Book review: Hitler, Ascent by Volker Ullrich

I admit, I bought this book in part to help me understand how close to authoritarianism we (in the U.S.) are lurching under Trump. I may write more about that aspect in another post. But this entry is about the book. It is a long entry, as it’s a long book: 758 pages of content with a stunning 187 pages of notes. I only read some of the notes, mea culpa.

So, why undertake such a behemoth? I always wondered, when reading about the rise of Hitler in general history texts, when they said “he seized power” — how did he do that, exactly? Well, Ullrich tells us how, with a very detailed forensic investigation, using personal diaries and other primary sources which unearth precisely both the motivations and means of the Nazis. And in doing so, he does an excellent job of unearthing the methods and frailties of a man who still remains an enigma. We know very little of Hitler’s personal thoughts, as he had papers about his early life confiscated (p.17) and all his personal papers were burned at his death. Very few examples of his personal writing remain, and his outward facing persona was just that — a persona. As for that, he put all of his outward-facing concepts into Mein Kampf. So while Hitler’s thoughts may remain obscured, the man’s actions are not. Ullrich applies a magnifying glass to Hitler from his very beginnings. It turns out to be a very consistent view. Hitler did not vacillate, at least not strategically.

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Book review: A Distant Mirror: The Calamitous 14th Century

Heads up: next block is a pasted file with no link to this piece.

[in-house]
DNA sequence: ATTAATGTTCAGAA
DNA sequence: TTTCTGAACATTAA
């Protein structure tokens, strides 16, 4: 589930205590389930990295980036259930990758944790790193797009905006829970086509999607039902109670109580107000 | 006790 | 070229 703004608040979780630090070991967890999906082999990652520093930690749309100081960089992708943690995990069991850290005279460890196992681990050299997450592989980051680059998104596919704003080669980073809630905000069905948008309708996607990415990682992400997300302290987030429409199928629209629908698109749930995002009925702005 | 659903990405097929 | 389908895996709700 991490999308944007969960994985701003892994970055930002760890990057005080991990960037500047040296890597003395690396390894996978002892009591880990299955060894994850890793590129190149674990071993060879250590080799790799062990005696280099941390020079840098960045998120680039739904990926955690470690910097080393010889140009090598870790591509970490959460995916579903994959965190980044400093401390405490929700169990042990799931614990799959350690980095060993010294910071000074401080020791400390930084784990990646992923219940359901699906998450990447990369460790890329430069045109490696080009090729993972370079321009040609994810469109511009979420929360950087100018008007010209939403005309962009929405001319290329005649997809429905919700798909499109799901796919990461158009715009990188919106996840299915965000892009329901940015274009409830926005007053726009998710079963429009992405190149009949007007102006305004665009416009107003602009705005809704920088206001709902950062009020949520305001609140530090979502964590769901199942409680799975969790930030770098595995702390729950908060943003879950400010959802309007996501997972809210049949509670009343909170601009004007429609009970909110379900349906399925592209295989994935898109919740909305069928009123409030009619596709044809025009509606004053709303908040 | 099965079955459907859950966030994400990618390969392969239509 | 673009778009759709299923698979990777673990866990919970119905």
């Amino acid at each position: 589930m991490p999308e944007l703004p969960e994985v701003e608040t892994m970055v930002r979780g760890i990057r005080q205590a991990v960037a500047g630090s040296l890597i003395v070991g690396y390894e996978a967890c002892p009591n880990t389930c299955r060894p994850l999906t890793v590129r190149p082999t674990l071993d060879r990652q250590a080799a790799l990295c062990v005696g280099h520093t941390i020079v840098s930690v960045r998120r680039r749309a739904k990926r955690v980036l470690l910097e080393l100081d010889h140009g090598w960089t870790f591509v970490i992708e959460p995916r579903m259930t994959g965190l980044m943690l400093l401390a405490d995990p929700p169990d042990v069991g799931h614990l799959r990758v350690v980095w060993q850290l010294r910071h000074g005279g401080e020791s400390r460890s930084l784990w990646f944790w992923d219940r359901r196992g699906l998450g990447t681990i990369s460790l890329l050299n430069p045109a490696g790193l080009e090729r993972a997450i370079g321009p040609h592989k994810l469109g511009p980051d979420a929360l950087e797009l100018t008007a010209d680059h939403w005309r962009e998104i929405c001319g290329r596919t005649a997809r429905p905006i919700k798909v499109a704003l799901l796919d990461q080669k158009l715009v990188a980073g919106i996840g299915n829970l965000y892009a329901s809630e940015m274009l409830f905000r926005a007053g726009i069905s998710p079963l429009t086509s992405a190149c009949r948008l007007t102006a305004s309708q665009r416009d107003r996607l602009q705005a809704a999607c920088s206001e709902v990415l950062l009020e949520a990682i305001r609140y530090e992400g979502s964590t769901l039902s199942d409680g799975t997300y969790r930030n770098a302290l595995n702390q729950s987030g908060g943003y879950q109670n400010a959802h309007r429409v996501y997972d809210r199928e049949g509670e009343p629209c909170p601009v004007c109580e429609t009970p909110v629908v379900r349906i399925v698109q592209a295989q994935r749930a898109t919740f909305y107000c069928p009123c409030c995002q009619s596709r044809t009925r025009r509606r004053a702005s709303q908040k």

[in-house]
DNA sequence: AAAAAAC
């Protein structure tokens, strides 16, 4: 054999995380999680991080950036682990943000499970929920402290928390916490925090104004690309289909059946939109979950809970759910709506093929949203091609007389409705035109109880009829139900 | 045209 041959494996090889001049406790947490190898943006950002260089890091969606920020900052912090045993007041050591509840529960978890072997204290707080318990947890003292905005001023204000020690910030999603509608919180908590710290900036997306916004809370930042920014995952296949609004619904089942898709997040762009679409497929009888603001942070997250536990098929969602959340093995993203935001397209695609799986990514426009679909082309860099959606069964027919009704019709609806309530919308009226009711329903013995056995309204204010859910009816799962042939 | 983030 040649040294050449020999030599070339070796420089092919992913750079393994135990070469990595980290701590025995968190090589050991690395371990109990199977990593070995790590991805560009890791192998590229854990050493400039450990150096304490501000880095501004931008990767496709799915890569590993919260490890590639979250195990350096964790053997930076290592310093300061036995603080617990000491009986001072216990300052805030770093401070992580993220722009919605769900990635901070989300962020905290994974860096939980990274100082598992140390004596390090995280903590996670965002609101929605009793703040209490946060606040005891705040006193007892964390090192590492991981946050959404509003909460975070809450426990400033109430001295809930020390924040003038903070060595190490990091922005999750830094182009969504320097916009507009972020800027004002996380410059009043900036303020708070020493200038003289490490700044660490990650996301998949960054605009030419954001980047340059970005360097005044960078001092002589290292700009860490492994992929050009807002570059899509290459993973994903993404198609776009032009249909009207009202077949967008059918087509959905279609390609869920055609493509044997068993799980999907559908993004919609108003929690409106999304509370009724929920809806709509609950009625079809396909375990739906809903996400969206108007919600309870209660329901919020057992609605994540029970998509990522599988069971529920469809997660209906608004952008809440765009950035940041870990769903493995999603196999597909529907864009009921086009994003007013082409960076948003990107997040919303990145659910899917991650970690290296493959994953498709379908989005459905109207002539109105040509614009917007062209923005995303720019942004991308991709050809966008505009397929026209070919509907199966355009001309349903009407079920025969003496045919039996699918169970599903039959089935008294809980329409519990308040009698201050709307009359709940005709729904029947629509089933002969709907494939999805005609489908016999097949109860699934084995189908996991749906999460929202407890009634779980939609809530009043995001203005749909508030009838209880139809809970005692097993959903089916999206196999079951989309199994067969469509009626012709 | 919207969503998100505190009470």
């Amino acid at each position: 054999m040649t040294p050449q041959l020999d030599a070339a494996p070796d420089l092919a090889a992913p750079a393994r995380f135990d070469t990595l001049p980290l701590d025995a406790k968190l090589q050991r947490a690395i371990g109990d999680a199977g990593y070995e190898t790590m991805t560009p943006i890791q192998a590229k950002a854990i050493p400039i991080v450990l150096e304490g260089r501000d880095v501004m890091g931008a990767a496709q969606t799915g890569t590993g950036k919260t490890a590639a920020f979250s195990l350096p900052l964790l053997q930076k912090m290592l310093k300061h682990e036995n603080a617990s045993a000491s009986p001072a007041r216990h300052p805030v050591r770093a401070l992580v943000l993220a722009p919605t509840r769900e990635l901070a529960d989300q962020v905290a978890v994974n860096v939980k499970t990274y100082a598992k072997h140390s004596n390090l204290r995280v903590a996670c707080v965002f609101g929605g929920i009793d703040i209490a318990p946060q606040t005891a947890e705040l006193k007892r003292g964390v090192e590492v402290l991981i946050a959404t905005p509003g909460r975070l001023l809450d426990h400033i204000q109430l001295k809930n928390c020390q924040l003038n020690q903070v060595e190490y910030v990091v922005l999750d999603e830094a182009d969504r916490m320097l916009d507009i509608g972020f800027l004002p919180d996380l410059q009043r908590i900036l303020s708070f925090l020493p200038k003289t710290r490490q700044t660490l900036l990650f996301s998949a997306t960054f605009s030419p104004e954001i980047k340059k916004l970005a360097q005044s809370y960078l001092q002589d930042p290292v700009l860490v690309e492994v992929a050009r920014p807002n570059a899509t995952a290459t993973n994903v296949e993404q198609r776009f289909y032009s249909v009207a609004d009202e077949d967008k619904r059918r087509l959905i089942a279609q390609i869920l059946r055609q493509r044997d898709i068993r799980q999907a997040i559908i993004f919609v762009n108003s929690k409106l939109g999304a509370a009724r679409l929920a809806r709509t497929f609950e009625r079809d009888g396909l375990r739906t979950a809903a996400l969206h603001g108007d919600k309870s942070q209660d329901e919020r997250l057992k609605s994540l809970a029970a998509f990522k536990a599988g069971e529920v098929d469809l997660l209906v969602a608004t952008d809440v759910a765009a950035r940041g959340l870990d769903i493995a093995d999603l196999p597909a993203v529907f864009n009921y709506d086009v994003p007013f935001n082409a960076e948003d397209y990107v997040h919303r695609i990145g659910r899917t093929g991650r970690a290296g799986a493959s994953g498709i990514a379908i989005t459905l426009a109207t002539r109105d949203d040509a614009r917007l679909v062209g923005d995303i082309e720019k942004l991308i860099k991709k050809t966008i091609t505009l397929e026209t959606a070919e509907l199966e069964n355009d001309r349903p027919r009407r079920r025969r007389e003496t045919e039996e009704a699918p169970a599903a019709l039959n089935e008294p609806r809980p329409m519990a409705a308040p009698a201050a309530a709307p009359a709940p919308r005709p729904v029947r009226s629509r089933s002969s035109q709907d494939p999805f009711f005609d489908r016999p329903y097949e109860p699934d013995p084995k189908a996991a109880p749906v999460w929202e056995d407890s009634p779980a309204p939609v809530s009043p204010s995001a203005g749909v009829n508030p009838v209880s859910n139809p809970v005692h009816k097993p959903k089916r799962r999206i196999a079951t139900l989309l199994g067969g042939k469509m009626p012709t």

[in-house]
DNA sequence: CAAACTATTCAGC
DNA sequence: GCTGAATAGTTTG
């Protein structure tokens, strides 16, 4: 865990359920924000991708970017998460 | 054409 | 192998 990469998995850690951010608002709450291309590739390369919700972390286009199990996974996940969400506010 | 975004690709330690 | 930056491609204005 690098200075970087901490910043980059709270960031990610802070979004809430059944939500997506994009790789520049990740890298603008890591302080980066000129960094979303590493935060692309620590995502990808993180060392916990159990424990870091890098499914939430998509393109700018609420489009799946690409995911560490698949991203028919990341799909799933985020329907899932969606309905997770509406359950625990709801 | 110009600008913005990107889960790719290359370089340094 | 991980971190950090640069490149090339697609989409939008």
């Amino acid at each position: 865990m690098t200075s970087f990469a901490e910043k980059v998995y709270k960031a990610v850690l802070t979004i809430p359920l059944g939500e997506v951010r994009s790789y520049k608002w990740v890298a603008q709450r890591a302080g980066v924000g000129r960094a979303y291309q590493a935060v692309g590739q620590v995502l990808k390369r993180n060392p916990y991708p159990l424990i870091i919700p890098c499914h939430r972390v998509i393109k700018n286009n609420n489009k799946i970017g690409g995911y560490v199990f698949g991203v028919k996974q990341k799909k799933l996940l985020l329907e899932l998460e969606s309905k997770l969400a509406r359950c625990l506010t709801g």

A Distant Mirror cover. Under fair use policy.
A Distant Mirror cover. Used under fair use policy.

I like history a lot – especially history which gets into the nitty-gritty of what people did and their motivations. That is often lost in histories, especially histories which are of large temporal scope, as this on (the entire 14th century). The tendency in many histories is to discuss events, as if they just happen, with insufficient setting as to understand why people pursued the amazing things they did.

Tuchman gets into the social, epidemiological (plague was a big thing) and political setup to the century — and goes further. She really got into the nuts and bolts of what motivated the class of people who had the largest impact on that era’s history: the nobles. It was due to their wars and follies that much of the wealth of nations was squandered, and by wealth, we include human life. The horrors of war, torture and vindictiveness which people of that era pursued makes the horror of present-day a little more believable, unfortunately. I refer to the atrocities of Daesh.

Well, Tuchman portrays a Catholic church which at that time was completely suborned by men of unabashed ambition, and despite the efforts of a few, for the most part it was part and parcel of many horrors perpetuated on the common people. The schism, between the Avignon and Rome papacies is central to this period and if you ever wondered just why that schism lasted so long, or desire to understand the base motivations behind it, Tuchman provides an enjoyable if horrifying account.

The subtitle is “The Calamitous 14th Century” and I don’t think anyone can argue with that. Tuchman lays it all out in detail, and it is at times unimaginable to understand how badly it all turned out, yet here we are. If there is good to be taken from the history of the time, it is that untrammeled pride, avarice and ambition will invariably lead to a bad end.

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